Not taking Kurosawa on his terms, perhaps, caused the younger generation of Japanese filmmakers to misread his motion pictures. As mentioned above, Kurosawa believed in individuals and self-determination, which is a political philosophy, but not a political commentary, common in many art films of the 60s and 70s. Kurosawa movies were about humanity and the power of self. That’s what Ghost of Tsushima is also about.
Due to his big budgets, box office busts, failure of the Hollywood film Tora! Tora! Tora!, and the increasing popularity of TV, Kurosawa stopped being able to get projects off the ground. One of Japan’s truly great filmmakers couldn’t get a picture made. Like the characters in his films, the society in which Kurosawa had once inhabited had changed, and he had to seek international financing and help to finish his later projects.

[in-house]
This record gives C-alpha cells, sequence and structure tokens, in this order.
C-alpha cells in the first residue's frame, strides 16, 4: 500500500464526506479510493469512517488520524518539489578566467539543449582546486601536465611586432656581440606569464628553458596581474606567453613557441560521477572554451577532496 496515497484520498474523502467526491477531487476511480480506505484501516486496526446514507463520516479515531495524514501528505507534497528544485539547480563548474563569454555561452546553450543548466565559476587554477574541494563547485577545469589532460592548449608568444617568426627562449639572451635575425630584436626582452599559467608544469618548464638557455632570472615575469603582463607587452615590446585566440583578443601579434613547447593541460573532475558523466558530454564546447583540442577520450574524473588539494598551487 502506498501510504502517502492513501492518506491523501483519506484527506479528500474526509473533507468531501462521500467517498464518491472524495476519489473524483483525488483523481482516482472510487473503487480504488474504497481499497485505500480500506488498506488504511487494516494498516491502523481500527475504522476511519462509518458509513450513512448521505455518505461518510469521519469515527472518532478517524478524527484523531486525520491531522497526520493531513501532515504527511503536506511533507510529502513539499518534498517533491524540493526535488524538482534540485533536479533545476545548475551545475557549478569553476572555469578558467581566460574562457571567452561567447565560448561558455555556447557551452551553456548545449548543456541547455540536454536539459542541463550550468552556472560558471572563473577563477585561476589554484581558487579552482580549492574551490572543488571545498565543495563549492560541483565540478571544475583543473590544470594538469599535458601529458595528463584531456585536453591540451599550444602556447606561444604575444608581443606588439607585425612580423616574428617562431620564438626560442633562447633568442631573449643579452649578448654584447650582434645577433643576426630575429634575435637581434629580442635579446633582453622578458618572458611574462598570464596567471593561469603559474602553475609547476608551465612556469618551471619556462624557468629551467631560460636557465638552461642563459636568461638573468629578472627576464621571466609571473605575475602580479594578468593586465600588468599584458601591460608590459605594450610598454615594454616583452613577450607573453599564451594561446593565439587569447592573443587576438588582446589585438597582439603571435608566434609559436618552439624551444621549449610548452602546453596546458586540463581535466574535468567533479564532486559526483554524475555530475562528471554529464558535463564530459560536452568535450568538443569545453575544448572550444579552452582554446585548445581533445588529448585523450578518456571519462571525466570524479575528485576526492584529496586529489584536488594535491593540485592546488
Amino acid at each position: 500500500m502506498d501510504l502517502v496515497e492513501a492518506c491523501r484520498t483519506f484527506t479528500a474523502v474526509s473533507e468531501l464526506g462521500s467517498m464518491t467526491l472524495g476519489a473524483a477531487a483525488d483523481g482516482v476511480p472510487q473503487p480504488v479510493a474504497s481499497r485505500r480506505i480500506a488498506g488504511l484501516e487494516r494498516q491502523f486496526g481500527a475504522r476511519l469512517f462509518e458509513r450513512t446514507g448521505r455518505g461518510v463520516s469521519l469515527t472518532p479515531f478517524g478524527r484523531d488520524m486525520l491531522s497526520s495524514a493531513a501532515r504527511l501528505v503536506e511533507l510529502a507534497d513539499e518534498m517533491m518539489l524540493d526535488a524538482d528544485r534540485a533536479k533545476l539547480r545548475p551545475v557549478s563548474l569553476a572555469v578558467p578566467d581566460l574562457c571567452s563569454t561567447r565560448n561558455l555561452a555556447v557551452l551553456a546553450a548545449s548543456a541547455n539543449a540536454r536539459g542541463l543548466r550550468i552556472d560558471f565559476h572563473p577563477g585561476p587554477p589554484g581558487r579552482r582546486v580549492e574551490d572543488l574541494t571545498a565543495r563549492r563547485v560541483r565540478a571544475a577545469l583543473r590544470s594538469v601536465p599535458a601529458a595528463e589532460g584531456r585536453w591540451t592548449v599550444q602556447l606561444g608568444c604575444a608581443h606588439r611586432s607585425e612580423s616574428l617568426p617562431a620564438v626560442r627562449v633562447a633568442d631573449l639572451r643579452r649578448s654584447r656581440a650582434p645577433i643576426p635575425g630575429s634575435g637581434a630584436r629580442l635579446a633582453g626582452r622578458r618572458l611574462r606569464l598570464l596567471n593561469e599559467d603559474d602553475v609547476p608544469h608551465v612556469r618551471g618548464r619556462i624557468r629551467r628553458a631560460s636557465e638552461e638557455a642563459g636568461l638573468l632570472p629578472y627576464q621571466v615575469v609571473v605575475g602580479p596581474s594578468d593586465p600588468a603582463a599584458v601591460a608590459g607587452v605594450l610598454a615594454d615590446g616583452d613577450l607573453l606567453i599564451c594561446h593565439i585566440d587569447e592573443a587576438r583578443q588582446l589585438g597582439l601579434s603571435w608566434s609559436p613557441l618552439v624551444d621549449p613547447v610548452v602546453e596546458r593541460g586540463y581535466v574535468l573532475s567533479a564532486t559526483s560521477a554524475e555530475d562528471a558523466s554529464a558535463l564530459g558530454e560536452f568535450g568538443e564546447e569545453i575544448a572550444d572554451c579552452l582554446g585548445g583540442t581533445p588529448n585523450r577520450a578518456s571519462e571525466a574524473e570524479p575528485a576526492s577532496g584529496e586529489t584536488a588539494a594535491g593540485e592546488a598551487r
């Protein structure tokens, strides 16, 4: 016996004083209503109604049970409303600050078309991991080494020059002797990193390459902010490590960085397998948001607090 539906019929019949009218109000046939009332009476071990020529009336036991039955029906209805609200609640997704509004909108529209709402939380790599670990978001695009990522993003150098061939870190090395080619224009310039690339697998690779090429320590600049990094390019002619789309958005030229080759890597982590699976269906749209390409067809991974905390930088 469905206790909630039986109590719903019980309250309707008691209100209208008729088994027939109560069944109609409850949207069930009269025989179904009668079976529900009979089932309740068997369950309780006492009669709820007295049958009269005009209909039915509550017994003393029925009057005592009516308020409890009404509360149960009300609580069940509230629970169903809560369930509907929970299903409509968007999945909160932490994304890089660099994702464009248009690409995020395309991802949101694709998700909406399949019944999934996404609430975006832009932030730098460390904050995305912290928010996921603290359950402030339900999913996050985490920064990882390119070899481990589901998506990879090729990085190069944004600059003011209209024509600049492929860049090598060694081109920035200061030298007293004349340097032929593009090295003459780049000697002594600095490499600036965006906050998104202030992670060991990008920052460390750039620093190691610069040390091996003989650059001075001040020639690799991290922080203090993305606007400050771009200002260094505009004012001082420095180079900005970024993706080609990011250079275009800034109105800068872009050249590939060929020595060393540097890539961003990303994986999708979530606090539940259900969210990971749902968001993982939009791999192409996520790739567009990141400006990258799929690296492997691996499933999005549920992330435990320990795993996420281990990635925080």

“I feel that’s what’s wrong with the Japanese film industry today is that the marketing side has taken over the decision-making power on what film is going to be made,” Kurosawa said later in his life. “There’s no way that marketing-type people—at the level their brains are at—can understand what’s going to be a good film and what isn’t, and it’s really a mistake to give them hegemony over all this. The film companies have become defensive. They only way to compete with television is to make real films. Until this situation is corrected, it’s really going to be difficult for filmmakers in Japan.” These remarks are reminiscent of what Yakuza director Toshihiro Nagoshi said impressed him about Ghost of Tsushima having an older protagonist—something he believes a typical Japanese company’s marketing department would strike down.
At the core of Kurosawa’s films are humanity, relationships, and emotion. His movies are moving, exciting, and stunning. And at the center of that was the idea that individuals push back and push forward. Don’t be held back. Don’t get bogged down. Do what works and what’s necessary. While there’s a lot Ghost of Tsushima does not get right about Japan, there is a lot it certainly does about Akira Kurosawa.